Stadium size threatens Worcester promotion

Worcester's long-cherished hopes of reaching the Premiership have until now been based squarely on the coaching abilities of John Brain and Andy Keast, the ball-winning expertise of a gnarled forward pack and, most importantly, the unusually large and well-stocked wallet of their owner and chairman, Cecil Duckworth. Suddenly, they also require the help of Wychavon District Council, who have the power to kill the dream stone dead.

Francis Baron, the chief executive of the Rugby Football Union, confirmed yesterday that Worcester had fulfilled the criteria governing any club's move to fully professional top-flight rugby from the hotch-potch of the national leagues - or rather, all the criteria bar one, which is not in the club's gift to meet. Worcester must increase the capacity of their well-appointed Sixways stadium, situated just off the hard shoulder of the M5, to a minimum of 8,200. To do that, they need planning permission. They expect to discover whether or not the council's planning department intends to play ball by the middle of next week.

Failure to obtain the go-ahead for the necessary development work would be a grievous blow to Duckworth, who has fought long and hard to establish his club as an élite concern. It would also be a smack in the teeth for the Premiership hierarchy, who would have to reinstate Worcester's sworn enemies, Rotherham, should the promotion process be derailed at this late stage. The Yorkshiremen have not won a single league match this season - sadly, they are unlikely to break their duck over the closing two fixtures, a trip to Leicester and at home to Newcastle. Few in the corridors of Premiership power will be sorry to see them go.

The existing capacity at Sixways is 5,135, some way short of the necessary, but the independent auditors hired by the RFU to examine all aspects of the Worcester operation are happy that the proposed expansion is both environmentally realistic and properly financed. But planning officers have been known to see things differently to the rest of the human race, and while Baron said yesterday that he was confident of a positive outcome, Duckworth and company face an anxious few days.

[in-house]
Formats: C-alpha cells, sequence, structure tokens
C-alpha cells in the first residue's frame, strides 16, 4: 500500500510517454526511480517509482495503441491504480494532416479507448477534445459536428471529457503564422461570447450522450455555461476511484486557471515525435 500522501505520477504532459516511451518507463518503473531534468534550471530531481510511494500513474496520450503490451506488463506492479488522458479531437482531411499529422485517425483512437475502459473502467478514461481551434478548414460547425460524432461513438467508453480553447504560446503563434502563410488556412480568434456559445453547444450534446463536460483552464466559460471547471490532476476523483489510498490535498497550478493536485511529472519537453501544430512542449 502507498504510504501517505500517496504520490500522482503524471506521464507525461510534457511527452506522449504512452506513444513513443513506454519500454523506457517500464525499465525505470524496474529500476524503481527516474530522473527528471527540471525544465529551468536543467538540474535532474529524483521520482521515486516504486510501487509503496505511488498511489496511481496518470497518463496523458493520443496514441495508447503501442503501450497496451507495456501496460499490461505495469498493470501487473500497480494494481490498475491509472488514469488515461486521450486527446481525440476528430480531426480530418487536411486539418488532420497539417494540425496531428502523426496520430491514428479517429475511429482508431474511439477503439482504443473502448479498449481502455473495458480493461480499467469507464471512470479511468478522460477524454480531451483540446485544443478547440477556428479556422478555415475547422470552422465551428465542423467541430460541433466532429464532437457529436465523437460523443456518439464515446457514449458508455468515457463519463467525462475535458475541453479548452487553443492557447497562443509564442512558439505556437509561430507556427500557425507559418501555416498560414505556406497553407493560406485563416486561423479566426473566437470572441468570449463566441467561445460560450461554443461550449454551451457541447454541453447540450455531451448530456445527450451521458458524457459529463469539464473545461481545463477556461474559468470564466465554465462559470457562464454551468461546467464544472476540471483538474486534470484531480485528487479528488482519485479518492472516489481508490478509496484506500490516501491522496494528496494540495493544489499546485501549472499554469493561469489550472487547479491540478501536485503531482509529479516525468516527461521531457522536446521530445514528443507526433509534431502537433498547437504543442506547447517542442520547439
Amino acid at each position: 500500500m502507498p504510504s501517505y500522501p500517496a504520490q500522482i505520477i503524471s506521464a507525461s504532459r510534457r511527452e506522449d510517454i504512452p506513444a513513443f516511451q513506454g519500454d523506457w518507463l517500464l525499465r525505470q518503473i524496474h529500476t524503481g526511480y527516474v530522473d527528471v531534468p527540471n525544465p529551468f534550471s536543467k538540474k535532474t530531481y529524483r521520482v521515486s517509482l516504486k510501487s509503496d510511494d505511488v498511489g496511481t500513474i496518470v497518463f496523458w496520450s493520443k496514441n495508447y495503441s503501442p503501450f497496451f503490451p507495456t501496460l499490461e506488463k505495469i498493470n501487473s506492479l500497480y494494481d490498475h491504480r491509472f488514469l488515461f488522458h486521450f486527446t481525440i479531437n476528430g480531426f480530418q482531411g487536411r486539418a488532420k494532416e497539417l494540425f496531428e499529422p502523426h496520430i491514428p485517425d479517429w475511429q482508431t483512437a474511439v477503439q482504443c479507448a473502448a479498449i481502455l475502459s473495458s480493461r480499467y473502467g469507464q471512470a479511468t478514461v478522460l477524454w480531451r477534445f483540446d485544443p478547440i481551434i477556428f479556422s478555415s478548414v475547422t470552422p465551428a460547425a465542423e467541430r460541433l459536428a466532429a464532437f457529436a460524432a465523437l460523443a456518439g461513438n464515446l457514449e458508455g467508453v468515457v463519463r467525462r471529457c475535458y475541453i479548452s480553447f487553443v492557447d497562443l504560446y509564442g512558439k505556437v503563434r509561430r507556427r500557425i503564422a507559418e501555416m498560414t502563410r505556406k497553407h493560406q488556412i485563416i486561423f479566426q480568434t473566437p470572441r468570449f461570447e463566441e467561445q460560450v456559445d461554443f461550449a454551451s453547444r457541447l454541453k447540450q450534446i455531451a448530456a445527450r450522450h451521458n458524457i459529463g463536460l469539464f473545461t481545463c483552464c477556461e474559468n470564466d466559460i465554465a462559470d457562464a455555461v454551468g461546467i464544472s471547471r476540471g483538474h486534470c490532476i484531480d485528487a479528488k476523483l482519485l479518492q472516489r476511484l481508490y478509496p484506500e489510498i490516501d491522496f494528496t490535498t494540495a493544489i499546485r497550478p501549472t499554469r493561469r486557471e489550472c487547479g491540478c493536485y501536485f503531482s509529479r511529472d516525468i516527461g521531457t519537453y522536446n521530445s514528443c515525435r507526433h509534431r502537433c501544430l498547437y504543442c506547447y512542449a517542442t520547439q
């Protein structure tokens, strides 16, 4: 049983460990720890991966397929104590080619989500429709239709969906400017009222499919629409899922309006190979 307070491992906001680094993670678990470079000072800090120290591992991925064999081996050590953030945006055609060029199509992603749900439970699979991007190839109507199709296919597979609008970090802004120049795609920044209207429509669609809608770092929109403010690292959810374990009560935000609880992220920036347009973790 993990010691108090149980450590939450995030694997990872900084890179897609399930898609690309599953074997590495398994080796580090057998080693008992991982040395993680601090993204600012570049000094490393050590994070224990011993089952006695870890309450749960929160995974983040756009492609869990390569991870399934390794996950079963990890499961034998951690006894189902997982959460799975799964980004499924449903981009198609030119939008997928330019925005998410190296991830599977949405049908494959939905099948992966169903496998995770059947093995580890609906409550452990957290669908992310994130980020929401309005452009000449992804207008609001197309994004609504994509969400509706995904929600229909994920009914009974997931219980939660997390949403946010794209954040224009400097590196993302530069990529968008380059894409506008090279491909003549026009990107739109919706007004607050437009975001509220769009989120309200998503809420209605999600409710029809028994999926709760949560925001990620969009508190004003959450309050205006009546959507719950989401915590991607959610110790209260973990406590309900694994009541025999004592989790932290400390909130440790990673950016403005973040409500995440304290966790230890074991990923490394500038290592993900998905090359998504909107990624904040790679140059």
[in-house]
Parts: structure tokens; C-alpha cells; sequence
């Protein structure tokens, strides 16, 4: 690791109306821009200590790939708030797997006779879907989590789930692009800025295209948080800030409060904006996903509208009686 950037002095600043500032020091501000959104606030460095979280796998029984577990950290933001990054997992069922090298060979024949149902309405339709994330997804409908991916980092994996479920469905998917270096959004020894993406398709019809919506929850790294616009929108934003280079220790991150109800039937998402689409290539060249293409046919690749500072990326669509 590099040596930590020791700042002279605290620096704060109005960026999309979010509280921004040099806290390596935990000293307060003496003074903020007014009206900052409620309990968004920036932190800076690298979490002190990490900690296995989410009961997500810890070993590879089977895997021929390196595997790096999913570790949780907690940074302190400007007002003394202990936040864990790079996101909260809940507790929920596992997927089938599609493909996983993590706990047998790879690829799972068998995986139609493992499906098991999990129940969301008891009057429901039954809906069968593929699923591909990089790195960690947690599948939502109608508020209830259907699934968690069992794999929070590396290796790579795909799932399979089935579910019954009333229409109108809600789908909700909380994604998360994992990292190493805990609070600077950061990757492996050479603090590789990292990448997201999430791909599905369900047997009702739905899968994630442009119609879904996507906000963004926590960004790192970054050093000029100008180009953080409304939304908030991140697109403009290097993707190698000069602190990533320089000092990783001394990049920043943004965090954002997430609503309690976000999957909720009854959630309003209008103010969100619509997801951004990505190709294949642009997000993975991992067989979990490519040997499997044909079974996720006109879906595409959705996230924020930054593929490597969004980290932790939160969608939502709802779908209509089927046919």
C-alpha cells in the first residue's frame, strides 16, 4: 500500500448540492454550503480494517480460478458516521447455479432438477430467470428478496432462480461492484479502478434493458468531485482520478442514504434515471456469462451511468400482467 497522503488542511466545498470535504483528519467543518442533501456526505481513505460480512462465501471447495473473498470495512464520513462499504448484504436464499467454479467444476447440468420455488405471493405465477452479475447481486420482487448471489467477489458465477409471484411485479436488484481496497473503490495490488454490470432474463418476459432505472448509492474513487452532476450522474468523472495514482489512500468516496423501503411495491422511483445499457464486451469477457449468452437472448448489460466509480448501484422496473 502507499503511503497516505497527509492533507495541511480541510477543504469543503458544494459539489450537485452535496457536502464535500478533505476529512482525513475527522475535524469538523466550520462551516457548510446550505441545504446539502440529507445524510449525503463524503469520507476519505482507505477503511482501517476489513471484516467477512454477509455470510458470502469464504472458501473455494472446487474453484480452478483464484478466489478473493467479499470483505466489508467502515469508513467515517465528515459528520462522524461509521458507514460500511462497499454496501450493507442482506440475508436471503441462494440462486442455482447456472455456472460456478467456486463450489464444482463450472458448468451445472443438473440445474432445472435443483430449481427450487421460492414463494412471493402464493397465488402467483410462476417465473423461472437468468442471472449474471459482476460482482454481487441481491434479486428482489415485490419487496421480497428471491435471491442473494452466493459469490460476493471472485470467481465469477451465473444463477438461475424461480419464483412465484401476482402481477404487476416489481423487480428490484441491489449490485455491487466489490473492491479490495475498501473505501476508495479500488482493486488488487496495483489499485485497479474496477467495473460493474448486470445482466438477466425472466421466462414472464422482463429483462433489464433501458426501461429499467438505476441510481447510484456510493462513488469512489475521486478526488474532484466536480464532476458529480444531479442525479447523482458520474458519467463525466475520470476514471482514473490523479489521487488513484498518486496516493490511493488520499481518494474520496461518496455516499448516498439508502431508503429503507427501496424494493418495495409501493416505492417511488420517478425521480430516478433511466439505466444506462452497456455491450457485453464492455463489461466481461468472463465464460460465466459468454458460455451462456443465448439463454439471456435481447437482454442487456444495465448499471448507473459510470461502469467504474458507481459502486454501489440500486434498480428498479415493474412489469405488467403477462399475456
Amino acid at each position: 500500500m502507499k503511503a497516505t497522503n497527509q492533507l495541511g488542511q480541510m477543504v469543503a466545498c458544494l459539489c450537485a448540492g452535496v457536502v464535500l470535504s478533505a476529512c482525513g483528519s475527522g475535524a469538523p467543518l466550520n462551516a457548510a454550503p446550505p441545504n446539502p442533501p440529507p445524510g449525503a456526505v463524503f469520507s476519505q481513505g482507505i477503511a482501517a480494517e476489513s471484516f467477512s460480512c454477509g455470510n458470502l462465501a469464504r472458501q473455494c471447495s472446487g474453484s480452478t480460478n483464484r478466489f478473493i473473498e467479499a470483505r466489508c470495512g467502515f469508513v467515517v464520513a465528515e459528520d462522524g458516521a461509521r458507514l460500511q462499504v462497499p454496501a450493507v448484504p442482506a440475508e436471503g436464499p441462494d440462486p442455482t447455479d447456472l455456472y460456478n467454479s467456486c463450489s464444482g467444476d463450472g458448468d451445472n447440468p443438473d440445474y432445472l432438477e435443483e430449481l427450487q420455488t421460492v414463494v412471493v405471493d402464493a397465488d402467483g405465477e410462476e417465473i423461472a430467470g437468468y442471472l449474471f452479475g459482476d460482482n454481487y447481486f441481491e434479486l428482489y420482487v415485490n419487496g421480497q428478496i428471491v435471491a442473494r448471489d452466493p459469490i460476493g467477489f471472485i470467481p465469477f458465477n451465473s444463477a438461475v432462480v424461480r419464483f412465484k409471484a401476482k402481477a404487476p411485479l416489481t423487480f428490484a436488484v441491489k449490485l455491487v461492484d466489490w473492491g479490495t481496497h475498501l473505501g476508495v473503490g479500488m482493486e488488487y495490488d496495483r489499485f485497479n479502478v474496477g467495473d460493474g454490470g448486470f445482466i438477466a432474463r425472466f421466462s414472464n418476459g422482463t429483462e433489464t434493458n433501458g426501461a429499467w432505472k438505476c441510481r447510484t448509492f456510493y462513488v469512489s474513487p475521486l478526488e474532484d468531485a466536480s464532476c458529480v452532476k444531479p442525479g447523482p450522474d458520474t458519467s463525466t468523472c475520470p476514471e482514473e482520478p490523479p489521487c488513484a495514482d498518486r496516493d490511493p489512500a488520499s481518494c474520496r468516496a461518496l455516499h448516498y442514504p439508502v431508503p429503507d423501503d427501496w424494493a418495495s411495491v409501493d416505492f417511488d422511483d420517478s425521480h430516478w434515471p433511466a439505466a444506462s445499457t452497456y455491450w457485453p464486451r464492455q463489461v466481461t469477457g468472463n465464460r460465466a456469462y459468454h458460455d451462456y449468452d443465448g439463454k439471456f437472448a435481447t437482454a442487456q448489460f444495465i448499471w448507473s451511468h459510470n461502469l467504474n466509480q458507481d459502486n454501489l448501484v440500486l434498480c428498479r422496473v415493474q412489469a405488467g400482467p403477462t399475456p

Clive Woodward, who is currently preparing for England's demanding summer trip to New Zealand and Australia while keeping half an eye on developments surrounding next year's Lions tour of All Black country, may also be feeling some anxiety right now. Senior England players are still arguing with their various employers at both club and international levels over money - with match fees and so-called intellectual property rights the points at issue - and while RFU and Premier Rugby officials insist that agreement will be reached by the time the squad leaves for Auckland in early June, informed sources say there is considerable distance between the teams of negotiators.

Equally worrying for Woodward, whose reward for guiding England to the World Cup was his appointment as coach of the 2005 Lions, is the shape of next season's fixture list, which cuts him little slack in terms of preparation time before the British and Irish collective's 10-match, three-Test trek around New Zealand. It became clear yesterday that the bulk of the Lions party will fly south before the climax of the English domestic season, with those involved in the Premiership and wildcard finals travelling up to a week later - a delay that will almost certainly make them unavailable for the opening tour match.

Meanwhile, London Irish have signed Robbie Russell, the Scottish international hooker, from Saracens.

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